After sketching in Walker's solitude and his sex life, his writing and acting careers, Stone's narrative moves to and devotes the bulk of the narrative to what happens during the Awakening shoot. Stone shows Walker approaching the location along a mountainous coast road where Walker stops his car on a promontory that puts him within binocular viewing distance of cast and crew as they shoot the end of Chopin's novel, where Chopin's heroine drowns herself off the Louisiana coast. As he does in most of his novels, Stone operates here as a limited omniscient narrator and ascribes to his protagonist a decidedly "male gaze," directing Walker's and the reader's attention not so much to what Walker sees but to what Walker wants to see.
He saw a woman in an old-fashioned gray bathing suit walking toward the water...saw her...remove her bathing suit and stand naked and golden in the sun. He was seeing, he supposed, what he had come to see....tiny distant figures at the edge of an ocean, acting out a vision compounded of his obsessions and emotions. He had never been so in love, he thought, as he was with the woman who stood naked on the beach before the cameras and several dozen cold-eyed souls. It was as though she were there for him, for something that was theirs. He felt at the point of understanding the process in which his life was bound, as though the height on which he stood was the perspective he had always lacked. Will I understand it all now, he wondered, understand it with the eye, like a painting? The sense of discovery, of imminent insight excited him...that's poetry, he thought. (129)
Stone's narrator's reiterated tentativeness, "he thought" and "he supposed," signals questions about whether or not what Walker sees legitimately passes for "poetry" and constitutes an epiphany. Or does this "revelation" foster cruder fantasies of ownership and control? The question of whether Stone and the reader side with Walker and Stone's narrator speaks directly to this narrative's investment in or resistance to male gazing and the prerogatives it customarily legitimates.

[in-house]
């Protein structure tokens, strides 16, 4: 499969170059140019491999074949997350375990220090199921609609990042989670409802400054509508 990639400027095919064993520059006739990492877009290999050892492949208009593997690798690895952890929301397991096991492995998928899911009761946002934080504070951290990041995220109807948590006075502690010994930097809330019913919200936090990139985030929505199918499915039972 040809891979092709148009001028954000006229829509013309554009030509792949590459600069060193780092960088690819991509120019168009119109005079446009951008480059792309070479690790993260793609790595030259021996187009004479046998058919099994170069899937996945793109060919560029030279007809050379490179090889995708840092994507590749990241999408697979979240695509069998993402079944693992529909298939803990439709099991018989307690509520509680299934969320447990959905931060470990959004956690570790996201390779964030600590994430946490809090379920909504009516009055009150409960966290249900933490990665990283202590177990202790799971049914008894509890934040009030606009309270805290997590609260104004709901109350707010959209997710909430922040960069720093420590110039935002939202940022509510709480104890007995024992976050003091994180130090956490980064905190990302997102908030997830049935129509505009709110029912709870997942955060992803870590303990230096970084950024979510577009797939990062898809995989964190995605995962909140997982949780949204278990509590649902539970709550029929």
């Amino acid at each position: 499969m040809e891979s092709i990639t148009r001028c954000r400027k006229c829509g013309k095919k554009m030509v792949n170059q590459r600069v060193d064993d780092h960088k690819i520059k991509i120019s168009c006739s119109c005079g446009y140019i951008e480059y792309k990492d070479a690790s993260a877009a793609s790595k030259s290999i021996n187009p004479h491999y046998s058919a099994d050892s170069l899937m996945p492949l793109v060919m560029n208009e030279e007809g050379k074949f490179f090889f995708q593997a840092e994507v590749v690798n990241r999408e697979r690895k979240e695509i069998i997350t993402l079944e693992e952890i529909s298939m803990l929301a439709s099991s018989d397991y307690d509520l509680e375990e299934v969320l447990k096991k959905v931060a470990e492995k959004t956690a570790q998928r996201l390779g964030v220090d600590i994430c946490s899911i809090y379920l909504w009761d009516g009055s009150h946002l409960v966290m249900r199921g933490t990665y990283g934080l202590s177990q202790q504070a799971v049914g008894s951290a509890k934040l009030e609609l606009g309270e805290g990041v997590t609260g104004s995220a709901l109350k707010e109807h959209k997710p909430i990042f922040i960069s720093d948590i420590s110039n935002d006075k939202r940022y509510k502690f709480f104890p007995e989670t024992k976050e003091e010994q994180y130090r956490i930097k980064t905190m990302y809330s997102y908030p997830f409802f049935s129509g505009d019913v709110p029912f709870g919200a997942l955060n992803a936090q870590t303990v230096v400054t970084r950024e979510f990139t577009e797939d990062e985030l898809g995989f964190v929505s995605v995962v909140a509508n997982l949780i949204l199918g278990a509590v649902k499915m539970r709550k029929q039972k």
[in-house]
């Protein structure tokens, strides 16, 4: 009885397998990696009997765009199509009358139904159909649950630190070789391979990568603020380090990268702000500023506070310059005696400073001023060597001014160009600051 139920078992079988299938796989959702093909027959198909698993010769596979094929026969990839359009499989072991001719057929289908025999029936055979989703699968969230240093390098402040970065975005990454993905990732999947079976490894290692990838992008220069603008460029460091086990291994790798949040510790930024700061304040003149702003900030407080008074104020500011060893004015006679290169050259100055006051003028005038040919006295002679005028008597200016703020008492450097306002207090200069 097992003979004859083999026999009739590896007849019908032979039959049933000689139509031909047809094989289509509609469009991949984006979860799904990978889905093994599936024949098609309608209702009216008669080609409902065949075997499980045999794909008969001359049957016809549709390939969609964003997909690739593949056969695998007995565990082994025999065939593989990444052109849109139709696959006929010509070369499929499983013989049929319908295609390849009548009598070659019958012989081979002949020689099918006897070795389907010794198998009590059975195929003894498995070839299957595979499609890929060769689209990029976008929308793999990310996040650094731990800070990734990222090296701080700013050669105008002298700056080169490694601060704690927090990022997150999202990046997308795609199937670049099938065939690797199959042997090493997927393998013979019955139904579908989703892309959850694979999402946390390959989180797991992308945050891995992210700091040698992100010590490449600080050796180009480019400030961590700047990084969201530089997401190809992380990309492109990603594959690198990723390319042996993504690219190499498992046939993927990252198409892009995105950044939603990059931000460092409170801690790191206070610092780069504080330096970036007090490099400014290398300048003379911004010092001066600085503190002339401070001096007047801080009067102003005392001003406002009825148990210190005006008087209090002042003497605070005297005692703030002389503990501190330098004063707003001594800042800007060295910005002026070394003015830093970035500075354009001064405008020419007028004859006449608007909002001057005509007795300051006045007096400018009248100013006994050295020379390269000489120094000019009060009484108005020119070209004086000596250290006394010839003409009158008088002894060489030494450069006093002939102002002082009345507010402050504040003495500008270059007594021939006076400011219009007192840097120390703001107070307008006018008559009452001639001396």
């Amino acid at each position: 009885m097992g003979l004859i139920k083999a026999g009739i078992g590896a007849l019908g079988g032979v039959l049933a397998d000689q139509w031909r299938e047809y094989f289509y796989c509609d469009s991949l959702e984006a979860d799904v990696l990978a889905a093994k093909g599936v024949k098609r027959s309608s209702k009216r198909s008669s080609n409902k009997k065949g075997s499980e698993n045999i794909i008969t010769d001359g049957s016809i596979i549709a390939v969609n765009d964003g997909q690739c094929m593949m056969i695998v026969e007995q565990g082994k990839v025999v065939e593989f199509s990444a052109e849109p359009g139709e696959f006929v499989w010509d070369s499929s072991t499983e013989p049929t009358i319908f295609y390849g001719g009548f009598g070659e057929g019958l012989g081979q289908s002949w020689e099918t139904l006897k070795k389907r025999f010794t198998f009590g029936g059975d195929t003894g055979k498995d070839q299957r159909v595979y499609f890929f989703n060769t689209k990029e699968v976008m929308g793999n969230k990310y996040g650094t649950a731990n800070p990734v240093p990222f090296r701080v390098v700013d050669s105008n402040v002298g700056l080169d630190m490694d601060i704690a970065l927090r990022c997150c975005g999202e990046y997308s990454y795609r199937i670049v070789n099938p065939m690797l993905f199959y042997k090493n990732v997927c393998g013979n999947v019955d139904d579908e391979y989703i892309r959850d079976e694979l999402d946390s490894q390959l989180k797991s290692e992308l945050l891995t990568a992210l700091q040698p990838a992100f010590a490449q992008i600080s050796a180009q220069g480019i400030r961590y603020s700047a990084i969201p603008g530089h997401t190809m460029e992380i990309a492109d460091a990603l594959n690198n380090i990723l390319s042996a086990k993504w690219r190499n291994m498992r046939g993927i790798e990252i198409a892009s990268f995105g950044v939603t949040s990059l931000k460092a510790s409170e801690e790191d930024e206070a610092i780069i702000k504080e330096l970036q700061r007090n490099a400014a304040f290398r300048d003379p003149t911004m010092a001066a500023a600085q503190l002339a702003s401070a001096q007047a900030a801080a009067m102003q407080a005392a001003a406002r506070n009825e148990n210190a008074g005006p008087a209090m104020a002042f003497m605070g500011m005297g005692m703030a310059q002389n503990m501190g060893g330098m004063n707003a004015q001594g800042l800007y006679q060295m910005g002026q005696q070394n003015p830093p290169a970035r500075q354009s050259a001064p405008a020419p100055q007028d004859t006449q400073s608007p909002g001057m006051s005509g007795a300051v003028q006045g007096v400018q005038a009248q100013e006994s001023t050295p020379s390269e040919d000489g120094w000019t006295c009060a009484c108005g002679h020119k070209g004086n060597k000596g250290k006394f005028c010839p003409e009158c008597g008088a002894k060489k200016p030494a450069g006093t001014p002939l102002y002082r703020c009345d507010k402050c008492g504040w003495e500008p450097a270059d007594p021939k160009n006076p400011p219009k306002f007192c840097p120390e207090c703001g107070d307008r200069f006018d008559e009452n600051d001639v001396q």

On reflection, Walker's conviction wavers as he worries, "perhaps it wasn't poetry" but "only movies": a purely sensory, largely visual apprehension of "the coming and going of light," a preemptively mediated mass gaze. As an instrument of male gazing and as an image-magnifier (like movie projectors and movie cameras), Walker's binoculars prompt him to treat his vision as "only movies." These binoculars thus become a rudimentary analogue for seeing cinematically, like Mulvey's hypothetical male gazer. With his first binocular glance, Walker believes that he's looking at the star of The Awakening, a former and never fully relinquished love of his; however, his second gaze proves Walker mistaken. "The naked figure he saw" turns out to be the star's body double. "A younger woman who somewhat resembled" the star (130), she bears the name Joy. In calling attention to Hollywood's practice of dividing, between actresses and their doubles, the "traditional exhibitionist role" that Mulvey ascribes to women on screen, Stone calls into question both Mulvey's lumping together of "spectacle and narrative" (19) and male gazers' tendency to fuse carnality and Romantic idealism reflected in Stone's allusive naming. This allegorical tease prefigures Walker's temptation to treat Joy as "poetry," recalling Wordsworth's sonnet on "faithful love" and "grievous loss," "Surprised by Joy." This allusion also nods, salaciously and tactilely, to Keats's "Ode on Melancholy," which voices a longing to savor the sensation of "burst [ing] Joy's grape."
The initial resemblance between Joy and Lu Anne, the star of The Awakening fools Walker later on the same day when he sees Joy close up (130,147). Stone's description of these gazes signals the extent to which a male-gazer, even with the aid of technological enhancement, often ends seeing what isn't there and substituting desire for perception. Finding at once a muse and an object of desire and investing a nameless woman spied prosaically at work and at a distance with "poetry" has long been a staple of male gazing, at least since the speaker in Wordsworth's "Solitary Reaper" hailed "yon highland lass" and seized her "music" as his exclusive possession over two centuries ago.